Green Party conference backs free social care for disabled adults
The Green Party has been meeting in Birmingham for their autumn conference. After a flurry of speeches from the party’s leadership, members have now begun debating and voting on policy motions.
On Saturday 23 October, members voted to back a policy of free social care for disabled adults. The motion stated that:
personal care and support for disabled adults should be provided free, so that they can operate from a financial foundation equal to their peers. This includes any expenses incurred from having a disability, such as communication aids, interpretation and accommodation adaptations, mental health support, personal mobility aids, learning support, counselling, psychotherapy, art and music therapy or other therapies as appropriate.
The policy passed by members commits the party to supporting a system of care which is fully publicly funded, free at the point of use and “underpinned by a workforce with good pay, conditions, training and career structure”. According to the Green Party, this would end of a system in which many people have to pay for private social care, which has been estimated to cost £11 billion per year, and even those who receive publicly-funded social care end up paying a total of more than £3 billion towards their support.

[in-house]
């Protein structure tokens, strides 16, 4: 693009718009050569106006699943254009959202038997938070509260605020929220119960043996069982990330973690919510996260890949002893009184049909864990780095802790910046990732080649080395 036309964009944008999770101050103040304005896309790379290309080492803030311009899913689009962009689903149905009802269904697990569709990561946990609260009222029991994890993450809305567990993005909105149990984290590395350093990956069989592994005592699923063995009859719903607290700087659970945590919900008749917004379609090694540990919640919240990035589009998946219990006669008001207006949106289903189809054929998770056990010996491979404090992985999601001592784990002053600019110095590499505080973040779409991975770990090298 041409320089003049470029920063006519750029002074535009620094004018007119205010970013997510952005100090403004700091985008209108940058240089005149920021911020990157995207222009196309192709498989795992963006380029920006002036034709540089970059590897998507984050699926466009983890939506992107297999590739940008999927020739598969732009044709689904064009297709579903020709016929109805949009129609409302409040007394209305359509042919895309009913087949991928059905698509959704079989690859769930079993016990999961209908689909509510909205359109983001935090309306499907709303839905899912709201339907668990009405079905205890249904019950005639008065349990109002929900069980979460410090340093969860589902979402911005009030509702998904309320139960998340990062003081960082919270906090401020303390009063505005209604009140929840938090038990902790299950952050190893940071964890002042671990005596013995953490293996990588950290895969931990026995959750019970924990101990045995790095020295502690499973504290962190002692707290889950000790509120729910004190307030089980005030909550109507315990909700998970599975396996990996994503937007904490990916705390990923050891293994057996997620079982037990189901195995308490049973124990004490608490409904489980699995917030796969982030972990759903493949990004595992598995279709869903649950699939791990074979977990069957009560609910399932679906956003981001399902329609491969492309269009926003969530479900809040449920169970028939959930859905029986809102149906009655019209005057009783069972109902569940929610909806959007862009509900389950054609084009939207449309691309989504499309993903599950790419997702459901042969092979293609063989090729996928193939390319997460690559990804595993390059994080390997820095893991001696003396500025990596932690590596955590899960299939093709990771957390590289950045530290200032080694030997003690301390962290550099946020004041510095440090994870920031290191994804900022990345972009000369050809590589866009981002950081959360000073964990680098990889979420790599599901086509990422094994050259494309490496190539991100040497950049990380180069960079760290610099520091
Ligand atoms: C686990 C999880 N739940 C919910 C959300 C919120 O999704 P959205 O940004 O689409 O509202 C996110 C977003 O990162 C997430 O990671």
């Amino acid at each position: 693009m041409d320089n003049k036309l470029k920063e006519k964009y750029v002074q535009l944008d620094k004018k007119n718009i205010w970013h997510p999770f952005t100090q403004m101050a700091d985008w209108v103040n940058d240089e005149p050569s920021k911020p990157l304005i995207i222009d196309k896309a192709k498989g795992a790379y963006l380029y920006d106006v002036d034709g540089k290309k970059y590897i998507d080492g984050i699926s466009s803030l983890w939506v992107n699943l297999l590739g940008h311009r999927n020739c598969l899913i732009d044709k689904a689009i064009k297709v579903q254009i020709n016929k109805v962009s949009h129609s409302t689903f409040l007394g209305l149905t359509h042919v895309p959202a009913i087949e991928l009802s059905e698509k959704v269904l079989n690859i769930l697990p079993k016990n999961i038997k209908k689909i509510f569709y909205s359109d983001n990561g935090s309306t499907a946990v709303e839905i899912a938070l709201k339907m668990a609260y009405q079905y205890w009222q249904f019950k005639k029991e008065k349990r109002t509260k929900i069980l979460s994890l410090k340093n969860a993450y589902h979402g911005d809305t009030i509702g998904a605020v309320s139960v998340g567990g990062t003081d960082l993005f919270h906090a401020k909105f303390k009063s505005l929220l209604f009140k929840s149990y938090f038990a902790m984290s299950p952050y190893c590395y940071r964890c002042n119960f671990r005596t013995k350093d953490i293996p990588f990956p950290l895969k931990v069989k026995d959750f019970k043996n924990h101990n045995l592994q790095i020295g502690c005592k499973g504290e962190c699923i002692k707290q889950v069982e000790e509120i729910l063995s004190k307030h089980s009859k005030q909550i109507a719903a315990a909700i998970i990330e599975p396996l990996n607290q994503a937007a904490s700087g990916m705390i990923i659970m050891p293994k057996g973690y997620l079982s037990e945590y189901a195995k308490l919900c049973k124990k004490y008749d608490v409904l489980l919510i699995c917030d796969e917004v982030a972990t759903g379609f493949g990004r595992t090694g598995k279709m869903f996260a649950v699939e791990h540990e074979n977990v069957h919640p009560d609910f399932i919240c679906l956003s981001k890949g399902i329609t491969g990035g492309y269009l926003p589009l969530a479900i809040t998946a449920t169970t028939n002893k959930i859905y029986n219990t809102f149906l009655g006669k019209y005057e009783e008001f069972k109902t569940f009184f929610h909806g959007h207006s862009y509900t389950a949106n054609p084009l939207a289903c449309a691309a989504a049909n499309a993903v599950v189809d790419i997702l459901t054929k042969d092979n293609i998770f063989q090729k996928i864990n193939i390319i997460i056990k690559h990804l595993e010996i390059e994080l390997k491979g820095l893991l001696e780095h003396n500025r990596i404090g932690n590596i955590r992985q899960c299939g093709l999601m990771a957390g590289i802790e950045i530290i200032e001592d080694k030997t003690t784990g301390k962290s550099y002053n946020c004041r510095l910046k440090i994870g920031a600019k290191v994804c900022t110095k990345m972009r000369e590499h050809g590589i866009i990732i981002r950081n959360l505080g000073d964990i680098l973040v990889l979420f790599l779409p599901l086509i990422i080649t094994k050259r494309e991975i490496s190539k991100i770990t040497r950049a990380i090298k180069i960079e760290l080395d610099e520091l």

Speaking on the motion, Larry Sanders – the party’s former health and care spokesperson, and the brother of the once US Democratic Presidential hopeful Bernie Sanders – said:
The NHS is based on the principle that need, not wealth, should determine the health care we get. Today, the Green Party backed the same principle for Social Care. The hundreds of thousands of people who need help to eat and wash, get residential care when they need it and to lead a full life under their own control, can do so with their support paid for in the same way as the NHS. The Tory government said that charges should be capped at £86,000. We say they should be capped at zero.
We also committed ourselves to good pay and conditions for care workers and to giving family carers the support they need.
This article was jointly published with Left Foot Forward.
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